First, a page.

Beware This Fracking Waste Disposal Method That Puts Everyone in Danger

Winter in Pennsylvania is glorious…for about two weeks.

After that, the beauty of the snow-covered trees palls, and you realize that you still have about two months of morning commutes across icy highways and evening commutes through driving snow. You wake up more often to gray skies and slush rather than the sun shining brightly across new-fallen snow.

Winter weather is also an annoyance to state, county, and municipal government officials. These are the people tasked with keeping our roads safe and clean—a job that is surprisingly expensive. Salt is cheap when you’re buying it as a table condiment; it’s absurdly costly when you’re buying it by the ton to melt snow and ice from the streets. Governments in the Mid-Atlantic States are already wrestling with tough budget decisions. Buying salt just to throw it away on the roads every winter seems both silly and wasteful.

And then someone had an idea. “Why buy road salt when we could use something else that we already want to get rid of?” he asked. “Let’s use fracking waste to de-ice the roads!”

Is this a great idea, or what?

Fracking—short for “hydraulic fracturing”—is a method for extracting natural gas by blasting a high-pressure stream of water deep underground. The water breaks through layers of brittle shale rock to release the gas that has been trapped underneath.

But the water used in this process isn’t simply water. More correctly called fracking fluid, it is water that has been blended with dozens of chemicals and additives. Each energy company has a different formula for fracking fluid, and all those recipes are considered trade secrets. However, some fracking fluids have been analyzed, and the list of chemicals used includes acids, volatile organic compounds, toxic petroleum distillates, and substances known to cause cancer.

Worse still, some of this fracking fluid washes back to the surface, propelled by bubbles of natural gas. Fracking wastewater contains all the hazardous compounds in the original fluid plus dissolved salts, heavy metal compounds, and even radioactive substances from deep underground. Wastewater is so toxic that it cannot be purified by conventional water treatment plants, and far too dangerous to mix with surface waters such as lakes or rivers.

But the wastewater does contain a high level of salt that can effectively help clean icy roads. In recent weeks, pro-fracking advocates have been strongly pushing for concentrated wastewater, called fracking brine, to be used as a road de-icer in New York State.

The plan has been dogged by opposition, though, and several New York counties have passed laws banning the practice in their jurisdiction. Opponents point out that the brine doesn’t just vanish when spread on roads; eventually, melted snow and ice—now contaminated by the whole spectrum of fracking wastewater poisons—flow into sewers or ditches and eventually pollute waterways. Using brine to melt snow isn’t a safe means to dispose of wastewater, but a way to speed up the release of toxic chemicals into the water supply.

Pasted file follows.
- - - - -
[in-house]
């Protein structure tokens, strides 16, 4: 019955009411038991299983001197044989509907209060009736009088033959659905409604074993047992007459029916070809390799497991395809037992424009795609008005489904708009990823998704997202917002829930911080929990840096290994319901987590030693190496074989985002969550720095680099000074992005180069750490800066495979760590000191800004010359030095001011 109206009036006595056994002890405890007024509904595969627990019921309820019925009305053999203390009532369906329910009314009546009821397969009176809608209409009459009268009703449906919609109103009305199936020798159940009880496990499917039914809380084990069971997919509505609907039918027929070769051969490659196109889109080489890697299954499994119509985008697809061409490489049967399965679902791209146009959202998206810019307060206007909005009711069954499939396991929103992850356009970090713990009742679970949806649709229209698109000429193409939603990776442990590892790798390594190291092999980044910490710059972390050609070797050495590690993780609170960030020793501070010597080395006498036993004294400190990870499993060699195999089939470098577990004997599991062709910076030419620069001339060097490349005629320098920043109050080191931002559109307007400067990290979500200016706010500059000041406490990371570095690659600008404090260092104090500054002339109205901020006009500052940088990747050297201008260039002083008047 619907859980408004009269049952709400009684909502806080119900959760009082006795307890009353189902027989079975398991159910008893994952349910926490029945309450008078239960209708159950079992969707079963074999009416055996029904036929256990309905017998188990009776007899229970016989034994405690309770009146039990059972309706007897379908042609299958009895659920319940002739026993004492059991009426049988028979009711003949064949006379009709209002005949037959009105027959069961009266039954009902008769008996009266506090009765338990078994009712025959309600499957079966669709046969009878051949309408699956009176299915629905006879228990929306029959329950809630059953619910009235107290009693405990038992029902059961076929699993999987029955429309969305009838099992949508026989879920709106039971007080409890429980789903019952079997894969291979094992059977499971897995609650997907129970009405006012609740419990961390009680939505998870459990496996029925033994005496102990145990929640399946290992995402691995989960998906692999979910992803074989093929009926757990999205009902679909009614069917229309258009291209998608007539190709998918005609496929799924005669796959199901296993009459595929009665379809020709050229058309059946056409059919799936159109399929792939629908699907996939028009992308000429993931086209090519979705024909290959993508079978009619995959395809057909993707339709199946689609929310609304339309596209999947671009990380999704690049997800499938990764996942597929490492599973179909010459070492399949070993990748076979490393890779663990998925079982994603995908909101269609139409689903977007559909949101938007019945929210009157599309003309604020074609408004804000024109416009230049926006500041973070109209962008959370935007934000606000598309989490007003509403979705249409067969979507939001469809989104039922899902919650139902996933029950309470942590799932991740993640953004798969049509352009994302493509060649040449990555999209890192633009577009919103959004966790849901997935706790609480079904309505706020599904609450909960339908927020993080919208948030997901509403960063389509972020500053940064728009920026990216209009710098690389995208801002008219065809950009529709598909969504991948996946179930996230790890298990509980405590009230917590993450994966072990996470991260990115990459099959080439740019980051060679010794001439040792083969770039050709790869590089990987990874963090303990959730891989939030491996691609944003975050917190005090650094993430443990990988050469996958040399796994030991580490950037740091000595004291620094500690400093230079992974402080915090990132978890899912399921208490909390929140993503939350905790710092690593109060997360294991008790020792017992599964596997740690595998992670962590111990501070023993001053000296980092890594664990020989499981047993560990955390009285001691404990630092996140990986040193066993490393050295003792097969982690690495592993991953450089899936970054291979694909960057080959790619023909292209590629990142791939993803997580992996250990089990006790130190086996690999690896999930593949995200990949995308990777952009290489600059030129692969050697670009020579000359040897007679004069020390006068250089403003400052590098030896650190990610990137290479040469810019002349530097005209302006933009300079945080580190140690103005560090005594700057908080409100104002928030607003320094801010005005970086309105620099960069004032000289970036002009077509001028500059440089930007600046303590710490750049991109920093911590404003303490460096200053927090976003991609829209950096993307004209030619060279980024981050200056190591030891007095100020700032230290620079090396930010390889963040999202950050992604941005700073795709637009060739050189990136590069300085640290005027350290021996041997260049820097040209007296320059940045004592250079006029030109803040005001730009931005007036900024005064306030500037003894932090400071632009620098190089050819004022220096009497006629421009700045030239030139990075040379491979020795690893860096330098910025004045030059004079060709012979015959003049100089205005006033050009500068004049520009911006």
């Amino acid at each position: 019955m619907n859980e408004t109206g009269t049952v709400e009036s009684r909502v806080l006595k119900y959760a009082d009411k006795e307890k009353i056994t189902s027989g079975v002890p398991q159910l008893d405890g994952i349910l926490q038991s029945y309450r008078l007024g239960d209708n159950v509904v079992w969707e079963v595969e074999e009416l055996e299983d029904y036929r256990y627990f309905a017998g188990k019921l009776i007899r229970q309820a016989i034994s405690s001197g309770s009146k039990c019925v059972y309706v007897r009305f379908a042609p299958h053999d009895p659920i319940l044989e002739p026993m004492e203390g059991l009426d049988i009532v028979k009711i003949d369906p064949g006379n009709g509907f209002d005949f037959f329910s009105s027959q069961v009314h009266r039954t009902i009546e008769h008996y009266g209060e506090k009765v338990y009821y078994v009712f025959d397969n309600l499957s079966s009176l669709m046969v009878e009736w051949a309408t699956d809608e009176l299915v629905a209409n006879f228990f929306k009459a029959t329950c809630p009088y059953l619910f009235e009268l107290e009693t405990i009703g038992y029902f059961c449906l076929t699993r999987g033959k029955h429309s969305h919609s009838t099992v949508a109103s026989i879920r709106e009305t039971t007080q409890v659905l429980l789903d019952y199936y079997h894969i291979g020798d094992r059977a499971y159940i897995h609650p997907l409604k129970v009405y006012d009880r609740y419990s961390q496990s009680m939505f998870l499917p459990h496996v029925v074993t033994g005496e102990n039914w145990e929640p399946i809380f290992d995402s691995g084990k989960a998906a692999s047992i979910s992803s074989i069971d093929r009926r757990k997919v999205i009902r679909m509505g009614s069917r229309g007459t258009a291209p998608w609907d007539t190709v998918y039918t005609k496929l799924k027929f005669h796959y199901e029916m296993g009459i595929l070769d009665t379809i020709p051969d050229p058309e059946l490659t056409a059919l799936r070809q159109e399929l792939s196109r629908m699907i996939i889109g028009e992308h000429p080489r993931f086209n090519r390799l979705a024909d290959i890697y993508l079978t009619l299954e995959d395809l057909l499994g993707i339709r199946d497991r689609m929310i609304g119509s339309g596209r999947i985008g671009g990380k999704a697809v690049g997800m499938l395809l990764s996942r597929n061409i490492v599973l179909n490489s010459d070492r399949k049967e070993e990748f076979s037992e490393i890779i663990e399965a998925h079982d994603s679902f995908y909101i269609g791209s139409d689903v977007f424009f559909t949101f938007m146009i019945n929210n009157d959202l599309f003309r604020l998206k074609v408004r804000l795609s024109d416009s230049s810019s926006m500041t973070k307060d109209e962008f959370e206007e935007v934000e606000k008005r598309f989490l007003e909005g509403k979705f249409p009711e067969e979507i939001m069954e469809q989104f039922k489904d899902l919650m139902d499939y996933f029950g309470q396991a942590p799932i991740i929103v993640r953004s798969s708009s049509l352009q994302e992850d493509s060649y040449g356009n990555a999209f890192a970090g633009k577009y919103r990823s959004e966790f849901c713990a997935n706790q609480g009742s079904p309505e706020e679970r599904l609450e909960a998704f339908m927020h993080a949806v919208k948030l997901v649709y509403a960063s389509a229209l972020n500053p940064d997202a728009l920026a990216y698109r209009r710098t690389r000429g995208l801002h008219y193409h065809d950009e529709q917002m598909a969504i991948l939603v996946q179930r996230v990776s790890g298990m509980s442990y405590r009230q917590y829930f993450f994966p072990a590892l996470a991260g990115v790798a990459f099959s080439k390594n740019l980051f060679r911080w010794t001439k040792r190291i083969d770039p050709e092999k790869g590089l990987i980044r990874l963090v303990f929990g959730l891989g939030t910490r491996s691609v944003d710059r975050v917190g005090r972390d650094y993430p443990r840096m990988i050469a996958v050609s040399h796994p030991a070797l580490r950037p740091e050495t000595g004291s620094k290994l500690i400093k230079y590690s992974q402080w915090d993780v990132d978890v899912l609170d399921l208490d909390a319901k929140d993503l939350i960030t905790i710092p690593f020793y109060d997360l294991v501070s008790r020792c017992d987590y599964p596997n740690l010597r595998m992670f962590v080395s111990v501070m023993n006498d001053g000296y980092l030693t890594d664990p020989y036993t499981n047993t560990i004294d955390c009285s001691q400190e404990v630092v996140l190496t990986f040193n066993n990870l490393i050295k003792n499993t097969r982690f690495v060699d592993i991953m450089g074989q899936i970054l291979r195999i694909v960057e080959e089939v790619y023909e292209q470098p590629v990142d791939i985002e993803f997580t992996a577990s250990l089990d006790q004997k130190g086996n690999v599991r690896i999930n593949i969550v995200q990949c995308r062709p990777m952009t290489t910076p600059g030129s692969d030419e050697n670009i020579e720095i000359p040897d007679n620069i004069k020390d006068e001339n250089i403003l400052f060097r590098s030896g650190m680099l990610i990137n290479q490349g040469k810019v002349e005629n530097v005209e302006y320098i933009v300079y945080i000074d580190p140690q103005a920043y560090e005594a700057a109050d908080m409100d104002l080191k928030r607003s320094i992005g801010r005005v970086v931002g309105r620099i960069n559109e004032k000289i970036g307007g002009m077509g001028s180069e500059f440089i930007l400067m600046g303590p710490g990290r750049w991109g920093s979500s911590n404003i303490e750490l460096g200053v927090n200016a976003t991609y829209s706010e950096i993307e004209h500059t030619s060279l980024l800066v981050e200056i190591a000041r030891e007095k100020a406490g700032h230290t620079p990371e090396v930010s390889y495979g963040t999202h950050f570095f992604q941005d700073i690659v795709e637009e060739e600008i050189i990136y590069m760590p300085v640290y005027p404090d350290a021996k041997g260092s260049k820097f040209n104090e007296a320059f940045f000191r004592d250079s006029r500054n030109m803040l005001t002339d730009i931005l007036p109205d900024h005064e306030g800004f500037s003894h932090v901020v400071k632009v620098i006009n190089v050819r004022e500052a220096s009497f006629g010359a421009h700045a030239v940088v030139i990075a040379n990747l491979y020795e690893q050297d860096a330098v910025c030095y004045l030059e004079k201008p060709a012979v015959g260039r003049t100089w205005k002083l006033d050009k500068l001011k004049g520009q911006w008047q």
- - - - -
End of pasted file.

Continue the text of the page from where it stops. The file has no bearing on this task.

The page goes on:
This can’t happen in Pennsylvania, can it?

Pennsylvanians who are relieved that this cockamamie proposal is being considered only in New York should reconsider: the idea started here. Almost a year ago, the Pennsylvania Department of Environmental Protection issued a permit for treated fracking waste to be spread on roads, fields, and sidewalks. The DEP was forced to withdraw permission because it did not follow all the necessary rules in awarding the permit, but it left the door open for other people to apply for similar permits in the future.

This is a stealthy campaign to make fracking seem normal and acceptable—or even vital to our way of life. If fracking waste can be classified as a “beneficial use” material, then it becomes much harder for future advocates to stop abusive fracking practices in the Commonwealth.

The time has come to stop letting big energy companies put the lives (and health) of ordinary Pennsylvanians at risk. Attorney Jon Ostroff and his team at Frackcident Injury Law are leading the way on a case-by-case basis, making the fracking industry pay for the damage they do. If you or a friend has been hurt by exposure to fracking poisons, injured by an energy company vehicle, or otherwise victimized, reach out to our Philadelphia fracking injury lawyers to get your questions answered. Report your case using our online contact form or call our phone line at (855) 880-6667. Give us a chance to hear your story and explain how we can help.